Blue at the Mizzen

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Blue at the Mizzen is the twentieth and last completed novel in the Aubrey-Maturin series, published in 1999.

Plot introduction

For more details about the plot, which will contain spoilers, see Summary for Blue at the Mizzen

Jack Aubrey is in high feather after the successful capture of a Turkish treasure-galley, but there are signs of trouble ahead; his crew disintegrates into riot and desertion at Gibraltar after the distribution of prize-money, a token of the much greater dissolution that must surely follow now that the war is over. First, however, there is the long-delayed mission to Chile, to support the local independence movement under the guise of a hydrographical survey. Surprise first returns to England for refitting and Jack receives a possibly two-edged compliment from a royal personage; then, on the voyage out, she calls at Freetown, where Stephen has a rendezvous of intense personal significance with a most unusual zoologist. Ahead lie a perilous voyage round the Horn and a bewildering course amongst the shifting policies and influences of the Chilean revolutionary factions, still further complicated by an unruly subordinate captain. There is no lack of action, and at the end Jack receives a piece of news for which he has been preparing throughout his seagoing life.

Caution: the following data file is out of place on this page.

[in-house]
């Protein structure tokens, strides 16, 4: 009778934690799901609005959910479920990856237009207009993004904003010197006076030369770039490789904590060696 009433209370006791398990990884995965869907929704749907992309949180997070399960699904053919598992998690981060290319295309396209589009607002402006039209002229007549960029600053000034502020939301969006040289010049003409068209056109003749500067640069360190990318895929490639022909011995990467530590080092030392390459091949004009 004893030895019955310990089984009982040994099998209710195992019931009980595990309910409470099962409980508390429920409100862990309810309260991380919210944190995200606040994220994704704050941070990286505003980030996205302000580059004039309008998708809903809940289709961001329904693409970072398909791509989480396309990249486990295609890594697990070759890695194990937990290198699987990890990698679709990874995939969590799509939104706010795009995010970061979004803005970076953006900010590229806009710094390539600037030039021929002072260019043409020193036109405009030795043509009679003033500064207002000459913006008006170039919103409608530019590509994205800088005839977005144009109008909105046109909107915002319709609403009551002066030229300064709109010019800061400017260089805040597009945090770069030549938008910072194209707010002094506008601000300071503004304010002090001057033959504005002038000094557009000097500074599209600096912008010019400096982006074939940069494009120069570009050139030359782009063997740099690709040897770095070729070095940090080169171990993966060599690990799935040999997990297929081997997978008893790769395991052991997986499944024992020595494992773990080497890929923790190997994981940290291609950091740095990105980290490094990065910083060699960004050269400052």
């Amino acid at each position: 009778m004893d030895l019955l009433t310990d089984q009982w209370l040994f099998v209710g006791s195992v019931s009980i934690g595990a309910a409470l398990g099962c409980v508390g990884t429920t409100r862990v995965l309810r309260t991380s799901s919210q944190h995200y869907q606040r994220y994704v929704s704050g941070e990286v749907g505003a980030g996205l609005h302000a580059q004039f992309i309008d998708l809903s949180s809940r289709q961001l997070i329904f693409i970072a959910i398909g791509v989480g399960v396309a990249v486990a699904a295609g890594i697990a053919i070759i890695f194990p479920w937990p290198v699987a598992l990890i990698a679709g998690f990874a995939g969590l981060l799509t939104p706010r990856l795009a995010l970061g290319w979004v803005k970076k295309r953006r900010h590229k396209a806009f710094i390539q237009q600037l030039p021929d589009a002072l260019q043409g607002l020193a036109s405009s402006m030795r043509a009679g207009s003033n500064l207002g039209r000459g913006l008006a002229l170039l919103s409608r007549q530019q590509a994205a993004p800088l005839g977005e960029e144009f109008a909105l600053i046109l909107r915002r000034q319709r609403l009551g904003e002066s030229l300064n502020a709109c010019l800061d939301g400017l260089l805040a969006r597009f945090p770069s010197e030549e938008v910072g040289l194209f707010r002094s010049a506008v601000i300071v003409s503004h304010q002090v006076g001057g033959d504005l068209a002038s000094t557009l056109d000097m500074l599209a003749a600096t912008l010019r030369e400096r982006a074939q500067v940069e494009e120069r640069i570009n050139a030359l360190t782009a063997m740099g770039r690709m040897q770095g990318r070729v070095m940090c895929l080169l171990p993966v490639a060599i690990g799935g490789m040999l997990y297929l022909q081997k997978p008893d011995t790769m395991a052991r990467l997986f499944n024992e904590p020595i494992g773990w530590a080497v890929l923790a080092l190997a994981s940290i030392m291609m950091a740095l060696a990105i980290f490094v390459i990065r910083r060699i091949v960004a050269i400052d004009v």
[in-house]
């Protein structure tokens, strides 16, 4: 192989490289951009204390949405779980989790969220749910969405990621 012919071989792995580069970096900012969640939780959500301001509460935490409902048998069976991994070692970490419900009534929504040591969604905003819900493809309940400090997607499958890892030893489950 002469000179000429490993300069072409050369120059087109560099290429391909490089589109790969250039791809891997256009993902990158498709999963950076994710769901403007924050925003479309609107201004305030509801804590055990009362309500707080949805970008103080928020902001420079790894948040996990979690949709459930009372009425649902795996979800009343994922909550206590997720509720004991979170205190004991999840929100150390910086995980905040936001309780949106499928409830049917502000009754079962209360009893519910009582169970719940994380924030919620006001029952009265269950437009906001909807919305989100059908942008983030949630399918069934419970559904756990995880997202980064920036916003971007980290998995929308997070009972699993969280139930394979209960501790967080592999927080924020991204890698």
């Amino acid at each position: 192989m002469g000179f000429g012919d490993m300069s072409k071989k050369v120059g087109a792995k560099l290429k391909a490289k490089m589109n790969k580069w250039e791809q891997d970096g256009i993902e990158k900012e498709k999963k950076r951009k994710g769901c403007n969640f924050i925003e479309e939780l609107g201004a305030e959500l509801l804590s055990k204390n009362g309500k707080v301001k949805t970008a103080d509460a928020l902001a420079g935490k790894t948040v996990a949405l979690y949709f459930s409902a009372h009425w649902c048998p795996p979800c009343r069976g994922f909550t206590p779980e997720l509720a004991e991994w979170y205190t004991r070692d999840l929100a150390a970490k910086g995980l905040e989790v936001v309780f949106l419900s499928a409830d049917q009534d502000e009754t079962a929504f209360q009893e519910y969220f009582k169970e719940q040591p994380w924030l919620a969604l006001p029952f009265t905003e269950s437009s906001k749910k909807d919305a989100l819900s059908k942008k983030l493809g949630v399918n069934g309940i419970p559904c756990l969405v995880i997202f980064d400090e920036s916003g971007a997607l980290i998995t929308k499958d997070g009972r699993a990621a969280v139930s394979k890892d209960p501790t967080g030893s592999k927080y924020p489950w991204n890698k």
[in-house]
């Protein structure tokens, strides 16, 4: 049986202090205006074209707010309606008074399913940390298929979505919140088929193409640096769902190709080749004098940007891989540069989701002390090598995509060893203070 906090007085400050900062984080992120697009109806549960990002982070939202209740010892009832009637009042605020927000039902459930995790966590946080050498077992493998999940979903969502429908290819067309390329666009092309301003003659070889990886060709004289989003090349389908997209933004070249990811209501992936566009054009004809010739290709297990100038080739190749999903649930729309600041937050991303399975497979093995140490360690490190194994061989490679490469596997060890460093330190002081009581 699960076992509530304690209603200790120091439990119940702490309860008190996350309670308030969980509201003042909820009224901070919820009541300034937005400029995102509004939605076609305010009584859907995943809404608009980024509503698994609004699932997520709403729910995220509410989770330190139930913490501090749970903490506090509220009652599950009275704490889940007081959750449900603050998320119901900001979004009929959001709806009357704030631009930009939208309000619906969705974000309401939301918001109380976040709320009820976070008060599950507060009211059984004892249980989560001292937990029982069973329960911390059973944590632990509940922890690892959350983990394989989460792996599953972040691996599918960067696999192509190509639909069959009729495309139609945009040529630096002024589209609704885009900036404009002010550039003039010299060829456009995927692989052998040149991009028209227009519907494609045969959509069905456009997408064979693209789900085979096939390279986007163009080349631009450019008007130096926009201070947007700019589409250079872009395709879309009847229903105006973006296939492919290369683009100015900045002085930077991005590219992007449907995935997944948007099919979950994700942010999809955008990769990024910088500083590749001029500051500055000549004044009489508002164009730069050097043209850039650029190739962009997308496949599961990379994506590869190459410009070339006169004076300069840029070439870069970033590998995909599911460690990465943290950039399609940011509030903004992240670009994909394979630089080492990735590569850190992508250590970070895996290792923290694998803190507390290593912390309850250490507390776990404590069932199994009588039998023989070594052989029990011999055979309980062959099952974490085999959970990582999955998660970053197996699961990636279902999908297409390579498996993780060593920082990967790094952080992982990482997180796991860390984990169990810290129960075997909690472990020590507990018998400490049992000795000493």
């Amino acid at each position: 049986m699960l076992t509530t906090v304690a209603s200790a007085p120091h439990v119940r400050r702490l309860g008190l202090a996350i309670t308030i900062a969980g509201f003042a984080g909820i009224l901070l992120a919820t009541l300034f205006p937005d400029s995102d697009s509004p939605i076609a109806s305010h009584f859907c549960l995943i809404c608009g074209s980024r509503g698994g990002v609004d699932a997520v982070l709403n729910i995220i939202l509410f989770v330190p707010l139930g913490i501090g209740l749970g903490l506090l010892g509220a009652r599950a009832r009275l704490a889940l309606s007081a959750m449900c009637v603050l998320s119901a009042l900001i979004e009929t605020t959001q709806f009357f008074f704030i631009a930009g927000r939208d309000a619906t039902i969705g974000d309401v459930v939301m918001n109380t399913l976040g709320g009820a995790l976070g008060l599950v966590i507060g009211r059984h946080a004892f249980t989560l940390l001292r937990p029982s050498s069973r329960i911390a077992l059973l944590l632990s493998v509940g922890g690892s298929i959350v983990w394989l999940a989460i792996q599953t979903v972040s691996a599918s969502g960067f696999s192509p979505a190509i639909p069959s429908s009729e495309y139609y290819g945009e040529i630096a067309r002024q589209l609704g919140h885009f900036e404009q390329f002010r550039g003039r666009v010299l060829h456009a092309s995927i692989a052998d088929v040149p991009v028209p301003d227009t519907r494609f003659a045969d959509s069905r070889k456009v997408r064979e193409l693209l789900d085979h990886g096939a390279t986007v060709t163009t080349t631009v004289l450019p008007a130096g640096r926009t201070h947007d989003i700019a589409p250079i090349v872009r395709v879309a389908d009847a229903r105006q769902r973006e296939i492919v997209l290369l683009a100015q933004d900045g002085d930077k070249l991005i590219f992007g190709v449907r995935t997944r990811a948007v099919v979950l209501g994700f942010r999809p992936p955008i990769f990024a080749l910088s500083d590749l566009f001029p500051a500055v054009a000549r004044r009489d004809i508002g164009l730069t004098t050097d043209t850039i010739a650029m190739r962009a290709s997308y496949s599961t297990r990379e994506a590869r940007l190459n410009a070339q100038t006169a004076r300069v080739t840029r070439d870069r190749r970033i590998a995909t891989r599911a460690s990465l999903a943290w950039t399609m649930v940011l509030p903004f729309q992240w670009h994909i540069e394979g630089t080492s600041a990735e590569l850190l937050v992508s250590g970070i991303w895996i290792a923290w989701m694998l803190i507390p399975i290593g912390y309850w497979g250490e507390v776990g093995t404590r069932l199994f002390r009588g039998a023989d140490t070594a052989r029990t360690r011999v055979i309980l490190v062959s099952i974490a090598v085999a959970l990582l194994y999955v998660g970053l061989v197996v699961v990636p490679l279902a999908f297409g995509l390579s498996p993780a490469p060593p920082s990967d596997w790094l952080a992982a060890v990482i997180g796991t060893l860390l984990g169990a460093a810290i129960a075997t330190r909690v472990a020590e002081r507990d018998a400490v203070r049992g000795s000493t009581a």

Time Summer 1816-early 1817.

Historical context

Blue at the Mizzen ranks only a little behind The Mauritius Command as a book that is grounded in actual history. Admiral Lord Cochrane, whose career had provided a foundation for Master and Commander and The Reverse of the Medal, returns to cast a double shadow; on the one hand there is an incipient portrait of him under the name of Sir David Lindsay, and on the other the principal incidents of Chapters 9 and 10 – the Valdivia action and the capture of the Esmeralda – are taken from real exploits achieved by Cochrane in 1817. The dissensions among the Chilean leaders are also founded on fact, although O’Brian seems to have brought them forward in time, partly no doubt to provide a plausible reason for Jack’s ultimatum in chapter 10, but also because of the author’s long-standing fascination with the idea of conflicting powers around and behind the throne; in fact O’Higgins and San Martín (here represented as O’Higgins’s supplanter) worked together in the early years of Chilean independence, and it was not until 1823 that a reaction by clericalists and landowners undermined O’Higgins and drove him into exile.

Books in the Aubrey-Maturin Series by Patrick O'Brian

Master and Commander | Post Captain | HMS Surprise | The Mauritius Command | Desolation Island | The Fortune of War | The Surgeon's Mate | The Ionian Mission | Treason's Harbour | The Far Side of the World | The Reverse of the Medal | The Letter of  Marque | The Thirteen-Gun Salute | The Nutmeg of Consolation | Clarissa Oakes/The Truelove | The Wine-Dark Sea | The Commodore | The Yellow Admiral | The Hundred Days | Blue at the Mizzen | 21: The Final Unfinished Voyage of Jack Aubrey

Other books by Patrick O'Brian
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